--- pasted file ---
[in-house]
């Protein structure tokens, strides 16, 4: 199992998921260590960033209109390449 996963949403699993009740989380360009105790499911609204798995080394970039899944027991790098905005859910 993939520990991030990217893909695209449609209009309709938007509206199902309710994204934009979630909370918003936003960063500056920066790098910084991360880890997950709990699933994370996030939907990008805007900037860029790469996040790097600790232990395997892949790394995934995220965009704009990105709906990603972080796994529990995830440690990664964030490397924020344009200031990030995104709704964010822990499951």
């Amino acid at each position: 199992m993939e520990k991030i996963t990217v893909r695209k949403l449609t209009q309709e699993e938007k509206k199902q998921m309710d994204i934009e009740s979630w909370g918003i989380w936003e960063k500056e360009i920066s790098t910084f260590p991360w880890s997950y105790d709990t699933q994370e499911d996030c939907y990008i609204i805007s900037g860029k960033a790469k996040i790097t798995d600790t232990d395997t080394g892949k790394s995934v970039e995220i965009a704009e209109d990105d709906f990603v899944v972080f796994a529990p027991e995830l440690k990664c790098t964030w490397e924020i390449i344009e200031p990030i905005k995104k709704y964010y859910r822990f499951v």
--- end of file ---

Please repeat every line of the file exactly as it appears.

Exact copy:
[in-house]
């Protein structure tokens, strides 16, 4: 199992998921260590960033209109390449 996963949403699993009740989380360009105790499911609204798995080394970039899944027991790098905005859910 993939520990991030990217893909695209449609209009309709938007509206199902309710994204934009979630909370918003936003960063500056920066790098910084991360880890997950709990699933994370996030939907990008805007900037860029790469996040790097600790232990395997892949790394995934995220965009704009990105709906990603972080796994529990995830440690990664964030490397924020344009200031990030995104709704964010822990499951």
């Amino acid at each position: 199992m993939e520990k991030i996963t990217v893909r695209k949403l449609t209009q309709e699993e938007k509206k199902q998921m309710d994204i934009e009740s979630w909370g918003i989380w936003e960063k500056e360009i920066s790098t910084f260590p991360w880890s997950y105790d709990t699933q994370e499911d996030c939907y990008i609204i805007s900037g860029k960033a790469k996040i790097t798995d600790t232990d395997t080394g892949k790394s995934v970039e995220i965009a704009e209109d990105d709906f990603v899944v972080f796994a529990p027991e995830l440690k990664c790098t964030w490397e924020i390449i344009e200031p990030i905005k995104k709704y964010y859910r822990f499951v």